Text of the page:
updated 10:20 am EST, Fri November 16, 2007
Google Network Likely
Google is virtually committed to bidding in the upcoming 700MHz FCC auction and may well launch its own national wireless network if it lands the winning bid, the Wall Street Journal claims today. The Californian search engine firm is said to feel compelled to bid after successfully negotiating open access rules for the auction. It is also testing an "advanced" mobile broadband network at its Mountain View headquarters that lets prototype phones equipped with the company's own Android operating system use the 700MHz frequency, say the paper's claimed sources. The FCC has reportedly approved the tests to help Google get an early start on the technology.
The company has enough money on hand for the initial $4.6 billion needed to make a bid, but is dedicated enough to gaining access to the wireless band that it can pay more by itself and may even take a loan to ensure it can beat competitors, the paper adds.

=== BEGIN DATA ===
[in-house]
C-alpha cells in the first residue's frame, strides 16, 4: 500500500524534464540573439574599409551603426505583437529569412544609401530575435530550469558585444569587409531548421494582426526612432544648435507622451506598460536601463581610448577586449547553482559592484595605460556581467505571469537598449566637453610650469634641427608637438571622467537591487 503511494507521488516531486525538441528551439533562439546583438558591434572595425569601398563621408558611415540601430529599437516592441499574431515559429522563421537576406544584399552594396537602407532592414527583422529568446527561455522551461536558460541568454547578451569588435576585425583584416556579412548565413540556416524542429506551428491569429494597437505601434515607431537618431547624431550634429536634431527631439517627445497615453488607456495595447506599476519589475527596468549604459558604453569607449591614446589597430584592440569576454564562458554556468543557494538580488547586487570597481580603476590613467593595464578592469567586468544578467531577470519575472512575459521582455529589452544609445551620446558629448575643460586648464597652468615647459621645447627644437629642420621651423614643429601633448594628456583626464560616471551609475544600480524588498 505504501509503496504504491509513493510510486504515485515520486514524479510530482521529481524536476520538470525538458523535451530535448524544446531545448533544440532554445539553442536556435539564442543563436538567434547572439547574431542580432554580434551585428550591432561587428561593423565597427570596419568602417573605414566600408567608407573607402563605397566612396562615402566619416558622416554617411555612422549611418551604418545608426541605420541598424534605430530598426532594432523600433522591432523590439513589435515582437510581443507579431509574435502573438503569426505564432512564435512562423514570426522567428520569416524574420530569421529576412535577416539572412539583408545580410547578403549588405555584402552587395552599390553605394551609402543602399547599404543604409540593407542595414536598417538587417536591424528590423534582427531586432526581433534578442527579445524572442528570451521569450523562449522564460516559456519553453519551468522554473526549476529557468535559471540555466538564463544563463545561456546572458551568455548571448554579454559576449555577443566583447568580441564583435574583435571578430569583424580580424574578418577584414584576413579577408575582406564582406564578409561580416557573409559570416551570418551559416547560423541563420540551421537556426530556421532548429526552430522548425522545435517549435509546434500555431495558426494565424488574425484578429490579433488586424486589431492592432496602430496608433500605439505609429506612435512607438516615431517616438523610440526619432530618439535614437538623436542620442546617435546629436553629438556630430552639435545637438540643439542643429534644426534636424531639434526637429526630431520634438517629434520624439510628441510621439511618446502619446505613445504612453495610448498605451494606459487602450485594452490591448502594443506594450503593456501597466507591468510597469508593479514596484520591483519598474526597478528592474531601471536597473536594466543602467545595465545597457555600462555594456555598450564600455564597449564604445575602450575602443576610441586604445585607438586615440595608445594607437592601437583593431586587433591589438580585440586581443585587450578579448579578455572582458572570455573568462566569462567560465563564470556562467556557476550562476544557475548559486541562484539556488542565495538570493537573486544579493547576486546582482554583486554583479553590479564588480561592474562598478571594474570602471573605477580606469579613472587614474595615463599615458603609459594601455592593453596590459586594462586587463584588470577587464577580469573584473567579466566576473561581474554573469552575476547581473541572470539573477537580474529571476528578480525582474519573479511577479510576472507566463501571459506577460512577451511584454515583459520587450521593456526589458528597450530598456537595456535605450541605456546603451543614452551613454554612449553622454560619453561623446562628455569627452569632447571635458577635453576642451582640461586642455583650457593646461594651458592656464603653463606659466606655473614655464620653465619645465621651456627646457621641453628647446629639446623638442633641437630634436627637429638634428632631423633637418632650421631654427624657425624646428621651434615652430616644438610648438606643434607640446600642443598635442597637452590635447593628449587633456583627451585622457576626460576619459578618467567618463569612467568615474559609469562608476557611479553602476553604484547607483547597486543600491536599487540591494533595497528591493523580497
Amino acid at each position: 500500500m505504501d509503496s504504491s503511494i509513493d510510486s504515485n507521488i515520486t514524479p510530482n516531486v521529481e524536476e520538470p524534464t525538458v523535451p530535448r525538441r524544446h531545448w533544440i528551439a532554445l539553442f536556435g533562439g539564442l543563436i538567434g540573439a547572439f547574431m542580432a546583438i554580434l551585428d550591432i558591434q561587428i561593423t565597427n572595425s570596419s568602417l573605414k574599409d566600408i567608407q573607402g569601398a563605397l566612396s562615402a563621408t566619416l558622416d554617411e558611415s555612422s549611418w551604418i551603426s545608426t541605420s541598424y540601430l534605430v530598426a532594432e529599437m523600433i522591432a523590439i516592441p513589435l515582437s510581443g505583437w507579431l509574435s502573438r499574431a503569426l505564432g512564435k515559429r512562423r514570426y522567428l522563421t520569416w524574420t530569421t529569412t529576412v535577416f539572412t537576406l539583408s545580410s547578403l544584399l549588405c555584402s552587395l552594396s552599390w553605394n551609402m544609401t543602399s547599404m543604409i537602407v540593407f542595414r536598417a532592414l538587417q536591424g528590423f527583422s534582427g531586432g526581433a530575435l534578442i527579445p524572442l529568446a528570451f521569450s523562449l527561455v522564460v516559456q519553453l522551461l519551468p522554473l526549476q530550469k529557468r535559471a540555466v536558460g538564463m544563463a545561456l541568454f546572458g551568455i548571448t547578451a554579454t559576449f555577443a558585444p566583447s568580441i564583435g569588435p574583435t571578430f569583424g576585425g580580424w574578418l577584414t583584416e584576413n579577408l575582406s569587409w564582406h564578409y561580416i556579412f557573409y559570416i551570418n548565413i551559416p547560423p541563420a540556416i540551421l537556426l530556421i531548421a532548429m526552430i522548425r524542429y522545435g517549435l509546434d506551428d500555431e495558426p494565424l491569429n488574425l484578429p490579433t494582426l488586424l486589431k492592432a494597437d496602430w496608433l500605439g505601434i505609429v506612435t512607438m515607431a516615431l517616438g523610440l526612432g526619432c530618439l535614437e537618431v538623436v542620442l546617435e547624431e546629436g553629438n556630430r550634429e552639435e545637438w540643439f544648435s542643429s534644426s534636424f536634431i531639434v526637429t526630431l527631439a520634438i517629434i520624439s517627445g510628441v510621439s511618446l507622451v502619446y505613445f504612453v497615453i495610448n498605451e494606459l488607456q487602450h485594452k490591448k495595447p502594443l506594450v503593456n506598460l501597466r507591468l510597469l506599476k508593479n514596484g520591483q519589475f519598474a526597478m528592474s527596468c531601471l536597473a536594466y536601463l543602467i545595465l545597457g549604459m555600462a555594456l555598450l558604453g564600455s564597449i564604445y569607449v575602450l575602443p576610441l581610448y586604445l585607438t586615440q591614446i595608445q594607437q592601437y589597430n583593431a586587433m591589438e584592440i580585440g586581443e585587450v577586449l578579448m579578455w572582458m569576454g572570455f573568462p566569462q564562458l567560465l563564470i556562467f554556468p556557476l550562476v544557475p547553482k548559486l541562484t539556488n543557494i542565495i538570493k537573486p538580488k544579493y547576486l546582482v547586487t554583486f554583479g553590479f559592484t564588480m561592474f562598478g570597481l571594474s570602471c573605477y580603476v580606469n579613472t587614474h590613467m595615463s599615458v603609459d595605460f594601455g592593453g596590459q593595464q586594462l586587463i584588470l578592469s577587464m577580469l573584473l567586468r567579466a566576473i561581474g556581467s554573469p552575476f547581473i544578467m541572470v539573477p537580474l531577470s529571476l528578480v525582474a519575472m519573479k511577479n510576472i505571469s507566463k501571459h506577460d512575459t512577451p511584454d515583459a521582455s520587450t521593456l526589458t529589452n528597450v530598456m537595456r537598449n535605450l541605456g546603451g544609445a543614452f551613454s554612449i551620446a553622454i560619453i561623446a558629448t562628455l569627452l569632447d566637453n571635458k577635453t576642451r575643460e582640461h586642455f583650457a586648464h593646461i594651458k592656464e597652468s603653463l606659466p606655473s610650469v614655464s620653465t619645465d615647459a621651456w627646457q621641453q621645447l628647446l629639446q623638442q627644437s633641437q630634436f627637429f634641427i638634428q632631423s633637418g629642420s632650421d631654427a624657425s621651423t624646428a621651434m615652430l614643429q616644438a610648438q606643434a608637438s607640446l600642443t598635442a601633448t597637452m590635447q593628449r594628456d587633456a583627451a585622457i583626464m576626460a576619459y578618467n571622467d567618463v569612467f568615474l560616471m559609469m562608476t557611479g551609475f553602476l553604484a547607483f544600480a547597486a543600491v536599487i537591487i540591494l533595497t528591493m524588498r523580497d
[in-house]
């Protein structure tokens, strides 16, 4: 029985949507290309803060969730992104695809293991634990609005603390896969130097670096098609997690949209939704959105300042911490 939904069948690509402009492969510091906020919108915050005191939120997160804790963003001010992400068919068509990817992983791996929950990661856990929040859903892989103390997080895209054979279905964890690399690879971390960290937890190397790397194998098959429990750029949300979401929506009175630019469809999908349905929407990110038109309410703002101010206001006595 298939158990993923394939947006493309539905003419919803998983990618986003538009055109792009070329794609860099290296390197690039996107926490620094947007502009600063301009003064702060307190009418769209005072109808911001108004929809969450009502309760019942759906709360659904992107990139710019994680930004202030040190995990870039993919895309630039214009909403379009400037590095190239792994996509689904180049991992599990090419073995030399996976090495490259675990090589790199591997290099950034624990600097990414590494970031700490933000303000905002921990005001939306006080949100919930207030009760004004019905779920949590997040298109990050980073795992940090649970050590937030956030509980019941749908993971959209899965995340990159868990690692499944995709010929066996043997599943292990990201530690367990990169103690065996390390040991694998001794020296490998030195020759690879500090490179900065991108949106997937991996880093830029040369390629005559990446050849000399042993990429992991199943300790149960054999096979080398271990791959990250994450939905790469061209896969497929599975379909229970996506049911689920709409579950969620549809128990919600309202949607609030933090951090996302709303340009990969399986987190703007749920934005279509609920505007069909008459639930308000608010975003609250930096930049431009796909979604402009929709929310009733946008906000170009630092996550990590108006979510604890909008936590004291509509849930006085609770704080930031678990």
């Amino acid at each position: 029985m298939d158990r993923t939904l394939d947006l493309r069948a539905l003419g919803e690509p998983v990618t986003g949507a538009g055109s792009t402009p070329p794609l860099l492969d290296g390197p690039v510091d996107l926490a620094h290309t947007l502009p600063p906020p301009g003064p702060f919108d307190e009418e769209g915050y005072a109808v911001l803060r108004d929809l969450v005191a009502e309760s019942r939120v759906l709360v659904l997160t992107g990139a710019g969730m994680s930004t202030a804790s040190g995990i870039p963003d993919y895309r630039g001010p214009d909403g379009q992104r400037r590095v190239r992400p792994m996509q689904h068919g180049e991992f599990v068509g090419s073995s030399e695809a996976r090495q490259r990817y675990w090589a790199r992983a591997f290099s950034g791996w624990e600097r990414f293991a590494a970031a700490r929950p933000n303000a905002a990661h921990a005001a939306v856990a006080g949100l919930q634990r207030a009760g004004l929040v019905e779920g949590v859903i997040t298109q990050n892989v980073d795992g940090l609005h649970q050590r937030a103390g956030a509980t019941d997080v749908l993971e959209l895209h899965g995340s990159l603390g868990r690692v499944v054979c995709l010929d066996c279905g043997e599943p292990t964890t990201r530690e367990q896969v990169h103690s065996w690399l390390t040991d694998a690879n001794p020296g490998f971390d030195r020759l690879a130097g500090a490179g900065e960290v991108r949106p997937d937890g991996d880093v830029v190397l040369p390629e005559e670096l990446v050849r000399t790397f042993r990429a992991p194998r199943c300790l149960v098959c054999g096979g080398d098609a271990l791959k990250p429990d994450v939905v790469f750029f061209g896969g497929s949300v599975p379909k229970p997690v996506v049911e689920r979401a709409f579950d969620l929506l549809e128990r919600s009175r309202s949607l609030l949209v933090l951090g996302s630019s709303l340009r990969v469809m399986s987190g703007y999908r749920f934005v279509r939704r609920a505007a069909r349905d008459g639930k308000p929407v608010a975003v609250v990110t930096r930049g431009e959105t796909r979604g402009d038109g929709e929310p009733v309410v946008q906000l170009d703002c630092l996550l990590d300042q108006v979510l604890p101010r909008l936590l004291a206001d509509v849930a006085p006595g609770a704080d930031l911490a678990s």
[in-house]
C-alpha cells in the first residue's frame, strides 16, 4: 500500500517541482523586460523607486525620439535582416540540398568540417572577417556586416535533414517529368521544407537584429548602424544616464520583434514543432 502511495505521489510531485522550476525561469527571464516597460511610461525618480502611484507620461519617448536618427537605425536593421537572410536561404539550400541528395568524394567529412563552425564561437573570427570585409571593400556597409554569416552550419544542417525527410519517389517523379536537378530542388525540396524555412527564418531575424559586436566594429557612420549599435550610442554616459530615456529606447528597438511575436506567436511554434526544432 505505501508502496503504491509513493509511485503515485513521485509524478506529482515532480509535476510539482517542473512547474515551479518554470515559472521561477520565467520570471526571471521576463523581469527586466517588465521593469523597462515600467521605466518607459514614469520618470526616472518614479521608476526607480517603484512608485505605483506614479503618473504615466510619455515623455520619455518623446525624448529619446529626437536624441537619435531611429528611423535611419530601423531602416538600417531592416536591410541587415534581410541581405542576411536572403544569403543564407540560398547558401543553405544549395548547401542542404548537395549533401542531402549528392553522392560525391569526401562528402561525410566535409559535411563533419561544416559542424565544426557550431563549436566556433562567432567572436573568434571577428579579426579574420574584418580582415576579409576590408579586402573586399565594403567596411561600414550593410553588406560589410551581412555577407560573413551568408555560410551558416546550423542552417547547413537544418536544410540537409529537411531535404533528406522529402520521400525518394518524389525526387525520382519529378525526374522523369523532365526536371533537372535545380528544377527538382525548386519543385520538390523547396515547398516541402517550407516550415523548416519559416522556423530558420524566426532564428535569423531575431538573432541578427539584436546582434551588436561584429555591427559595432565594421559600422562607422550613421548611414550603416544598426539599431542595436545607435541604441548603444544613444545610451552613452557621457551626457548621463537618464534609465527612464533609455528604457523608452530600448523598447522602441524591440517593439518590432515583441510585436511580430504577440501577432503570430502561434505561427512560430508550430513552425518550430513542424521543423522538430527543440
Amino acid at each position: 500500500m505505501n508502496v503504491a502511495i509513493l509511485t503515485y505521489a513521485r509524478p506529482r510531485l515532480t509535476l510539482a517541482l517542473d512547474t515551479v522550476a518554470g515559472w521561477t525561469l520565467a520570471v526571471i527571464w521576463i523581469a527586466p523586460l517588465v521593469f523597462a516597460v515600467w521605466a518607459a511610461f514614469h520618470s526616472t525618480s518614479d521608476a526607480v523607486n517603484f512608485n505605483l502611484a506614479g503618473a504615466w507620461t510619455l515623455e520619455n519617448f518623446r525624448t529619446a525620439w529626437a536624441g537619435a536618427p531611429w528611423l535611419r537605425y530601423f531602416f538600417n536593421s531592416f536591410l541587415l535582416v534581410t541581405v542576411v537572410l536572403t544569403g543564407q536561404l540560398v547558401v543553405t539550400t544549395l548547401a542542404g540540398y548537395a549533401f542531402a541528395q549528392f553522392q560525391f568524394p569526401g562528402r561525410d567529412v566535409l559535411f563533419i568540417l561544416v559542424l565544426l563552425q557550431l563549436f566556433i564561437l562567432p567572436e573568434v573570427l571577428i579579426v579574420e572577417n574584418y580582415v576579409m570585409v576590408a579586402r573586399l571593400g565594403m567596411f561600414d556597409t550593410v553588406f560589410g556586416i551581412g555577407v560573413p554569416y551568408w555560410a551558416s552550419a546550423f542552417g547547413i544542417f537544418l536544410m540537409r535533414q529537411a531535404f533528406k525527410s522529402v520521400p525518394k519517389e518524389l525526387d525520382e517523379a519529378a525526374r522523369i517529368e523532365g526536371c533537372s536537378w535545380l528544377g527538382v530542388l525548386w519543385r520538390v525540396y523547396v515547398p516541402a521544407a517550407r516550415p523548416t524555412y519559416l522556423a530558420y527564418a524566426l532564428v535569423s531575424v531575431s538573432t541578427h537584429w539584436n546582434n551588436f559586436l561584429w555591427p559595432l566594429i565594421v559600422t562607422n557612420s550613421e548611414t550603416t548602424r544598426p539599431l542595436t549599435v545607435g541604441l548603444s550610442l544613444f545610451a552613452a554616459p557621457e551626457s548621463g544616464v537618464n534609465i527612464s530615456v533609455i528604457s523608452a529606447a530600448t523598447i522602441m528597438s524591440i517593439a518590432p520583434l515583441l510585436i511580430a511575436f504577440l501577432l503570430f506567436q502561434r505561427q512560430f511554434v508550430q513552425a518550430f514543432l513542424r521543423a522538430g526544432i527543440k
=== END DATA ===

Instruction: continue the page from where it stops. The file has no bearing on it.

Google's determination is often believed to be the result of its desire to prevent existing phone carriers such as Verizon from winning the auction and ensure that both its software and others can run freely on any eventual network, regardless of whether or not Google enters the wireless provider business. These companies have complained about the rules for bidding and argue that they should be allowed to use their existing models, which lock customers into carrier-specific devices and frequently block software that does not generate direct revenue for themselves.
Executives from Google have previously explained that the firm will likely license 700MHz technology to other providers at wholesale rates if it wins the auction, in part to encourage competition and greater distribution of its code and ad revenue.